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Volunteering Part 2: How It Impacts Your Mental and Physical Well Being

Last time, I considered Volunteering and its role in the community.  Today I am considering the impact of Volunteering on the volunteers’ wellbeing.


Fascinatingly, there are a plethora of benefits to our mental and physical wellbeing as a result of us volunteering and helping others.  A sense of purpose can serve to distract us from and rationalise our own problems. This combined with increased social contact can help to combat depression.  Being helpful in itself can help improve self-confidence and provide sense of identity and pride; it can deliver actual pleasure feelings to the brain.   There is a lower mortality rate for people who help, they tend to be physically active, have lower blood pressure, have better thinking skills, and a lower risk of heart disease.

Social Science and Medicine (2009) published research at the London School of Economics which studied the relationship between volunteering and measures of happiness in a large group of American adults. They found that the more people volunteered, the happier they were.  In comparison with people who never volunteered, the likelihood of being “very happy” rose 7% among those who volunteer monthly and 12% for people who volunteer every two to four weeks. Among weekly volunteers, 16% felt very happy.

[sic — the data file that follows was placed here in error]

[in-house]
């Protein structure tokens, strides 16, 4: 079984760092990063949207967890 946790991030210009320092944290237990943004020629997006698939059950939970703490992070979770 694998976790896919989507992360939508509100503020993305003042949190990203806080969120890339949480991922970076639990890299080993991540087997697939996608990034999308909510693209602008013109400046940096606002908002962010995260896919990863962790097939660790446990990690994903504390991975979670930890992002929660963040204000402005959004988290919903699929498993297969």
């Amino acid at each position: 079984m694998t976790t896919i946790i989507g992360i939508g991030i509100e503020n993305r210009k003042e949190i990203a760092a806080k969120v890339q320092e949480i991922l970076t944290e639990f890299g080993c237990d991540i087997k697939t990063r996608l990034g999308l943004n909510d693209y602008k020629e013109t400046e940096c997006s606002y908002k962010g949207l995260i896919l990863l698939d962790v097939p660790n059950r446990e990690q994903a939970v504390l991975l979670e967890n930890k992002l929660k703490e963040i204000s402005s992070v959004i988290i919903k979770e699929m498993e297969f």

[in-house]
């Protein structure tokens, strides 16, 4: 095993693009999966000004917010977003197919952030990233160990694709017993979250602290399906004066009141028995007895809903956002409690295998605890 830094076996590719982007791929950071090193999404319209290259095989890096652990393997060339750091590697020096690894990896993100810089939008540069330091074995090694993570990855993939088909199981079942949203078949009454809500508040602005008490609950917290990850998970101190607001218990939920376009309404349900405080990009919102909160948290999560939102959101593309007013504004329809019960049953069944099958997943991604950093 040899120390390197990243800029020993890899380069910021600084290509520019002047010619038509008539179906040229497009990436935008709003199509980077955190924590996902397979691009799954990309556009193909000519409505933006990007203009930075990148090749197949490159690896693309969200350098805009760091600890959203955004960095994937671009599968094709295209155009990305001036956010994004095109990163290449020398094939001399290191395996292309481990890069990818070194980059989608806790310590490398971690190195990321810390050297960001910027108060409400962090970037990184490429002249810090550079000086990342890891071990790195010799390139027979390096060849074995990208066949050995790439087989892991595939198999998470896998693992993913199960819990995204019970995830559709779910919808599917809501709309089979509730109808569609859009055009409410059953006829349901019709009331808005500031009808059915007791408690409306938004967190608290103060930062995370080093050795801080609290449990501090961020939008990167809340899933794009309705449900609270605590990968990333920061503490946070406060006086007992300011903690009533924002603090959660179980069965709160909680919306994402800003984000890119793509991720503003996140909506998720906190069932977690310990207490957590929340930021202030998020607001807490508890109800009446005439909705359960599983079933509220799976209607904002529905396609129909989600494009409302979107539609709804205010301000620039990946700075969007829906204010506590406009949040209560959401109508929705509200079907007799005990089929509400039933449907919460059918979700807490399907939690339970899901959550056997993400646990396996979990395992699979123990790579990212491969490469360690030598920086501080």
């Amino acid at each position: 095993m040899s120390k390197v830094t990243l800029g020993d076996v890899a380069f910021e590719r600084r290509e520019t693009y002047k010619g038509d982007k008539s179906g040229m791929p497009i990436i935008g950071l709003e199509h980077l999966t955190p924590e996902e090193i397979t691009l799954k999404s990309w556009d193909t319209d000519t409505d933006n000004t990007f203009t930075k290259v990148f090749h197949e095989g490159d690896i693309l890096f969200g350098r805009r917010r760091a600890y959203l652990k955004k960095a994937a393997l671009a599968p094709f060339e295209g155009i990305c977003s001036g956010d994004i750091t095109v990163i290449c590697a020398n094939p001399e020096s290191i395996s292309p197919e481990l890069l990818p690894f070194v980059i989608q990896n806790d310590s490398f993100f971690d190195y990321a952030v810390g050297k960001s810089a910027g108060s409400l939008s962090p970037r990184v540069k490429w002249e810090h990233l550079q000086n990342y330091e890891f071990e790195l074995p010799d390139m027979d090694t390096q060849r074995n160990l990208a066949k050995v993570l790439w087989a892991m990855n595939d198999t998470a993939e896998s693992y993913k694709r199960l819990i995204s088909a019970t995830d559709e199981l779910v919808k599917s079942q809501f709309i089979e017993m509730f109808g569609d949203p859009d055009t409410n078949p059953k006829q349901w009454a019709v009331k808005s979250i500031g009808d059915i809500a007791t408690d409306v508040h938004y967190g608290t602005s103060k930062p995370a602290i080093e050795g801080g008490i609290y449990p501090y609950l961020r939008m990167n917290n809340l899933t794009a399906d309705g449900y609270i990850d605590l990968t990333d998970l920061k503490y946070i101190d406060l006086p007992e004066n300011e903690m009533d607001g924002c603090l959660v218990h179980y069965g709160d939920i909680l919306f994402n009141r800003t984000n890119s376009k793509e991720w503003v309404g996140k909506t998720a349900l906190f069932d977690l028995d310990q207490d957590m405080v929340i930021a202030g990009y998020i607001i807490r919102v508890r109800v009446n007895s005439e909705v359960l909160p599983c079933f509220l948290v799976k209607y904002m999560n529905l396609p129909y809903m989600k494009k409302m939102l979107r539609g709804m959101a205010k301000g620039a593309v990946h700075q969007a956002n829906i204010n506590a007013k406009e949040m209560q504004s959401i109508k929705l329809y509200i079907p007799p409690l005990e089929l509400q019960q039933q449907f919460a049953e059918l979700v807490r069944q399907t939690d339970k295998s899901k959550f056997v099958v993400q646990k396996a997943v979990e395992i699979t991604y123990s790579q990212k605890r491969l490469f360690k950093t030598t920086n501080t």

Carnegie Mellon University research published in Psychology and Aging found that carrying out 200 hours of volunteering a year correlated to lower blood pressure in adults over 50.  High blood pressure is key because it is an important indicator of health because it contributes to heart disease, stroke and premature death.  A key finding however – is that the cause or activity has to be something that the Volunteer is genuinely interested in doing and helping.

Carrying out volunteer work that we find meaningful and interesting can be a rejuvenating break from our daily routines and commitments.    The time away can provide us with inspiration, vision and renewed creativity that can carry over to all areas of our lives.

A friend’s grandmother has tirelessly devoted time in her life to working at Oxfam – in the stores and also organising fashion shows for all generations. She’s 90 this year and this routine and contact in her life may have helped her for all the reasons above.

Next time, I will consider Volunteering for candidates, employees, and for employers in the modern workplace.

About the author

Lucy Fry

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